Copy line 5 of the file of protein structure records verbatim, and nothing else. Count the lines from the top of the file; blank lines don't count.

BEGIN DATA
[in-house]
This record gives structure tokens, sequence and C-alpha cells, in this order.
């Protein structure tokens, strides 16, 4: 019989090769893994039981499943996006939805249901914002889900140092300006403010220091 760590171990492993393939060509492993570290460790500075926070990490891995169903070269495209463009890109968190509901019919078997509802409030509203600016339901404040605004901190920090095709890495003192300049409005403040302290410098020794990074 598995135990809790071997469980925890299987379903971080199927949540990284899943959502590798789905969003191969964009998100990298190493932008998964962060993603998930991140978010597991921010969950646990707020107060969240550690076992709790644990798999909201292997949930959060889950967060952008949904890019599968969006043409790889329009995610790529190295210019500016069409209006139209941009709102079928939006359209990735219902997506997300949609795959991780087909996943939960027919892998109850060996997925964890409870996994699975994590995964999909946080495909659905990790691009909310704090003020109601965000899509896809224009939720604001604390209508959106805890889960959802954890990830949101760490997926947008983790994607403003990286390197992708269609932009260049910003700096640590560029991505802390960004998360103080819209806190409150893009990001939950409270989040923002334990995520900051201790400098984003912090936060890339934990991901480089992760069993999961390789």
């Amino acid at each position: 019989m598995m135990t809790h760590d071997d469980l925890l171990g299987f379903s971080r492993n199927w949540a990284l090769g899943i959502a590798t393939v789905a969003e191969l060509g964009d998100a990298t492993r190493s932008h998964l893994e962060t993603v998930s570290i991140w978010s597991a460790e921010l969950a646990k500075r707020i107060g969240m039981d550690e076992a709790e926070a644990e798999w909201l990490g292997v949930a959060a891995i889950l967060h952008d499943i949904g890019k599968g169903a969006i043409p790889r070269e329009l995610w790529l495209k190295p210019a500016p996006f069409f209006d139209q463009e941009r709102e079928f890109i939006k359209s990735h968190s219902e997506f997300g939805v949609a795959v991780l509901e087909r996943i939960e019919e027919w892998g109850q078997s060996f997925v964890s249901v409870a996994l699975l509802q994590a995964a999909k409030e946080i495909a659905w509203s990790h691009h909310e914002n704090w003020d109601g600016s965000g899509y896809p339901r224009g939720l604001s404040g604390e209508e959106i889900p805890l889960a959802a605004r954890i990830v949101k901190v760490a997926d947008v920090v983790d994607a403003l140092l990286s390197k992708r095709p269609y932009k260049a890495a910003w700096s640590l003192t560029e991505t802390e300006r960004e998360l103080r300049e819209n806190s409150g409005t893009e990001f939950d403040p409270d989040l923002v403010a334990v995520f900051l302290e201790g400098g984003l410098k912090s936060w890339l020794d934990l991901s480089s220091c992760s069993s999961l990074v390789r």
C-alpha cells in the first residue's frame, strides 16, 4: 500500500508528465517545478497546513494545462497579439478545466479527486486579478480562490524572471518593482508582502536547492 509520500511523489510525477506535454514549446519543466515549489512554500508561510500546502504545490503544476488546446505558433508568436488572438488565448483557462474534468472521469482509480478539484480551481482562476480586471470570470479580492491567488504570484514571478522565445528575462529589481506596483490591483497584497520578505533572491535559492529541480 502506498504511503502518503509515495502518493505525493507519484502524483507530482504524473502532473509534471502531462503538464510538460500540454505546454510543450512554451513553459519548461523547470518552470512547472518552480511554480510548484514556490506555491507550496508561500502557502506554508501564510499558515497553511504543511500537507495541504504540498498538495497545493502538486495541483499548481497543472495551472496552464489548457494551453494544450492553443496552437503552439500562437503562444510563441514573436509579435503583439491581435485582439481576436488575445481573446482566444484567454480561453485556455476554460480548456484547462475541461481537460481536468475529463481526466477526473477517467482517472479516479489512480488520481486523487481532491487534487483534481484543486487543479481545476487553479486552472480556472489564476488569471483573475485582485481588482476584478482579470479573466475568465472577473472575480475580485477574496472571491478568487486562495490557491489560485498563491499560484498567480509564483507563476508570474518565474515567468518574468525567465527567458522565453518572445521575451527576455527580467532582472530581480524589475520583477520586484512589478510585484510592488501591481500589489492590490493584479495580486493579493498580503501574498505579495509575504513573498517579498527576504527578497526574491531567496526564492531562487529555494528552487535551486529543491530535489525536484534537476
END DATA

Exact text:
C-alpha cells in the first residue's frame, strides 16, 4: 500500500508528465517545478497546513494545462497579439478545466479527486486579478480562490524572471518593482508582502536547492 509520500511523489510525477506535454514549446519543466515549489512554500508561510500546502504545490503544476488546446505558433508568436488572438488565448483557462474534468472521469482509480478539484480551481482562476480586471470570470479580492491567488504570484514571478522565445528575462529589481506596483490591483497584497520578505533572491535559492529541480 502506498504511503502518503509515495502518493505525493507519484502524483507530482504524473502532473509534471502531462503538464510538460500540454505546454510543450512554451513553459519548461523547470518552470512547472518552480511554480510548484514556490506555491507550496508561500502557502506554508501564510499558515497553511504543511500537507495541504504540498498538495497545493502538486495541483499548481497543472495551472496552464489548457494551453494544450492553443496552437503552439500562437503562444510563441514573436509579435503583439491581435485582439481576436488575445481573446482566444484567454480561453485556455476554460480548456484547462475541461481537460481536468475529463481526466477526473477517467482517472479516479489512480488520481486523487481532491487534487483534481484543486487543479481545476487553479486552472480556472489564476488569471483573475485582485481588482476584478482579470479573466475568465472577473472575480475580485477574496472571491478568487486562495490557491489560485498563491499560484498567480509564483507563476508570474518565474515567468518574468525567465527567458522565453518572445521575451527576455527580467532582472530581480524589475520583477520586484512589478510585484510592488501591481500589489492590490493584479495580486493579493498580503501574498505579495509575504513573498517579498527576504527578497526574491531567496526564492531562487529555494528552487535551486529543491530535489525536484534537476